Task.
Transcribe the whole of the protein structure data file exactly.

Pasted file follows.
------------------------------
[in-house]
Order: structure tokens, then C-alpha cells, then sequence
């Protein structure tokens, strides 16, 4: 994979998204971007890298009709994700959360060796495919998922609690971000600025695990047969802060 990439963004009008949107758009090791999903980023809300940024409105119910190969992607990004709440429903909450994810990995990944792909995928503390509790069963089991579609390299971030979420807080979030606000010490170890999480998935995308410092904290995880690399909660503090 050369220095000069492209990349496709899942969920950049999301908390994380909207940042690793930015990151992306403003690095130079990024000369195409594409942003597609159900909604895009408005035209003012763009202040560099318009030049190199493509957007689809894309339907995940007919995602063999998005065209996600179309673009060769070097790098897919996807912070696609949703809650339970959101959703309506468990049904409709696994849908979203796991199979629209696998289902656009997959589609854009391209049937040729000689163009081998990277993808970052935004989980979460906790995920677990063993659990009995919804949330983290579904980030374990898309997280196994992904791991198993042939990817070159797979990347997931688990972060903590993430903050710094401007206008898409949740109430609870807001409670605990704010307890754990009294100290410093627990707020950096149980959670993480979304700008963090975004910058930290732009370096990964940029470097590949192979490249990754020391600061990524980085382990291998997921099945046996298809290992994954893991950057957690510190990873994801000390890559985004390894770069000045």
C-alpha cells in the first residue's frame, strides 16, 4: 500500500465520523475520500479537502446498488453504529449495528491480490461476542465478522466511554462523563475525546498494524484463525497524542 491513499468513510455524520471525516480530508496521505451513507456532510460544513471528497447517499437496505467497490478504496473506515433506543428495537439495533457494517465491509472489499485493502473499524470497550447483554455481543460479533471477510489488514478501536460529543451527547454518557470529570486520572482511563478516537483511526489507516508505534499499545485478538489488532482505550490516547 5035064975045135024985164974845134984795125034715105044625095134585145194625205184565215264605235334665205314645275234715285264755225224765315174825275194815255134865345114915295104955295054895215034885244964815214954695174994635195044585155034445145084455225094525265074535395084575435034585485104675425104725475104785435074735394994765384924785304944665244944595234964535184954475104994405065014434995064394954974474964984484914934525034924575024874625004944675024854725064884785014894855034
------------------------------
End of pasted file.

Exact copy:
[in-house]
Order: structure tokens, then C-alpha cells, then sequence
């Protein structure tokens, strides 16, 4: 994979998204971007890298009709994700959360060796495919998922609690971000600025695990047969802060 990439963004009008949107758009090791999903980023809300940024409105119910190969992607990004709440429903909450994810990995990944792909995928503390509790069963089991579609390299971030979420807080979030606000010490170890999480998935995308410092904290995880690399909660503090 050369220095000069492209990349496709899942969920950049999301908390994380909207940042690793930015990151992306403003690095130079990024000369195409594409942003597609159900909604895009408005035209003012763009202040560099318009030049190199493509957007689809894309339907995940007919995602063999998005065209996600179309673009060769070097790098897919996807912070696609949703809650339970959101959703309506468990049904409709696994849908979203796991199979629209696998289902656009997959589609854009391209049937040729000689163009081998990277993808970052935004989980979460906790995920677990063993659990009995919804949330983290579904980030374990898309997280196994992904791991198993042939990817070159797979990347997931688990972060903590993430903050710094401007206008898409949740109430609870807001409670605990704010307890754990009294100290410093627990707020950096149980959670993480979304700008963090975004910058930290732009370096990964940029470097590949192979490249990754020391600061990524980085382990291998997921099945046996298809290992994954893991950057957690510190990873994801000390890559985004390894770069000045």
C-alpha cells in the first residue's frame, strides 16, 4: 500500500465520523475520500479537502446498488453504529449495528491480490461476542465478522466511554462523563475525546498494524484463525497524542 491513499468513510455524520471525516480530508496521505451513507456532510460544513471528497447517499437496505467497490478504496473506515433506543428495537439495533457494517465491509472489499485493502473499524470497550447483554455481543460479533471477510489488514478501536460529543451527547454518557470529570486520572482511563478516537483511526489507516508505534499499545485478538489488532482505550490516547 5035064975045135024985164974845134984795125034715105044625095134585145194625205184565215264605235334665205314645275234715285264755225224765315174825275194815255134865345114915295104955295054895215034885244964815214954695174994635195044585155034445145084455225094525265074535395084575435034585485104675425104725475104785435074735394994765384924785304944665244944595234964535184954475104994405065014434995064394954974474964984484914934525034924575024874625004944675024854725064884785014894855034